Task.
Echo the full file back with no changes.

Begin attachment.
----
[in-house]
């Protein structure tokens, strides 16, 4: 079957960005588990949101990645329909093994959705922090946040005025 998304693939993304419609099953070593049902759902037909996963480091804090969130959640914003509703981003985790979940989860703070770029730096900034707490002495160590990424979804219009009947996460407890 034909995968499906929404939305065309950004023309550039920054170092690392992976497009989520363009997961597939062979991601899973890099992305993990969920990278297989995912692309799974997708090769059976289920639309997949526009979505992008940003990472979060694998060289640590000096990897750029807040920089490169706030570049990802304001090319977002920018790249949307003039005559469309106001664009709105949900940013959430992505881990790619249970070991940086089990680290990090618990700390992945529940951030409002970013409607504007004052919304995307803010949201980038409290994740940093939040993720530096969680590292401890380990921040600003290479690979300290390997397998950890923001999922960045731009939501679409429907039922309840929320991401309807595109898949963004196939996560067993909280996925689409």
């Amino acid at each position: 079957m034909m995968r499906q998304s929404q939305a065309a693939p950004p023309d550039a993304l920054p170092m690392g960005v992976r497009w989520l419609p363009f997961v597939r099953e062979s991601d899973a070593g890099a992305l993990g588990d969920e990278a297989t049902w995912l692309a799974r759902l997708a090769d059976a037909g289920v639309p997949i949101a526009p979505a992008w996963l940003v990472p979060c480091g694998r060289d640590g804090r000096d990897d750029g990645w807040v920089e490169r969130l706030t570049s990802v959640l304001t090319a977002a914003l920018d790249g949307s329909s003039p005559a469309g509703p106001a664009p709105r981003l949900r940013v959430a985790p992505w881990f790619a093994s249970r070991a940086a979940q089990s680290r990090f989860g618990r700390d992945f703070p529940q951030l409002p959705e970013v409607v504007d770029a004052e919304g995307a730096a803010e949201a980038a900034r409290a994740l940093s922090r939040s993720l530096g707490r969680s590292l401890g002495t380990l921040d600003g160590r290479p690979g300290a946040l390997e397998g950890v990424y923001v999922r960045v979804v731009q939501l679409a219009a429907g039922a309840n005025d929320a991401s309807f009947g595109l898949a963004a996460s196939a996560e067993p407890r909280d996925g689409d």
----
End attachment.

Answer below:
[in-house]
């Protein structure tokens, strides 16, 4: 079957960005588990949101990645329909093994959705922090946040005025 998304693939993304419609099953070593049902759902037909996963480091804090969130959640914003509703981003985790979940989860703070770029730096900034707490002495160590990424979804219009009947996460407890 034909995968499906929404939305065309950004023309550039920054170092690392992976497009989520363009997961597939062979991601899973890099992305993990969920990278297989995912692309799974997708090769059976289920639309997949526009979505992008940003990472979060694998060289640590000096990897750029807040920089490169706030570049990802304001090319977002920018790249949307003039005559469309106001664009709105949900940013959430992505881990790619249970070991940086089990680290990090618990700390992945529940951030409002970013409607504007004052919304995307803010949201980038409290994740940093939040993720530096969680590292401890380990921040600003290479690979300290390997397998950890923001999922960045731009939501679409429907039922309840929320991401309807595109898949963004196939996560067993909280996925689409």
């Amino acid at each position: 079957m034909m995968r499906q998304s929404q939305a065309a693939p950004p023309d550039a993304l920054p170092m690392g960005v992976r497009w989520l419609p363009f997961v597939r099953e062979s991601d899973a070593g890099a992305l993990g588990d969920e990278a297989t049902w995912l692309a799974r759902l997708a090769d059976a037909g289920v639309p997949i949101a526009p979505a992008w996963l940003v990472p979060c480091g694998r060289d640590g804090r000096d990897d750029g990645w807040v920089e490169r969130l706030t570049s990802v959640l304001t090319a977002a914003l920018d790249g949307s329909s003039p005559a469309g509703p106001a664009p709105r981003l949900r940013v959430a985790p992505w881990f790619a093994s249970r070991a940086a979940q089990s680290r990090f989860g618990r700390d992945f703070p529940q951030l409002p959705e970013v409607v504007d770029a004052e919304g995307a730096a803010e949201a980038a900034r409290a994740l940093s922090r939040s993720l530096g707490r969680s590292l401890g002495t380990l921040d600003g160590r290479p690979g300290a946040l390997e397998g950890v990424y923001v999922r960045v979804v731009q939501l679409a219009a429907g039922a309840n005025d929320a991401s309807f009947g595109l898949a963004a996460s196939a996560e067993p407890r909280d996925g689409d």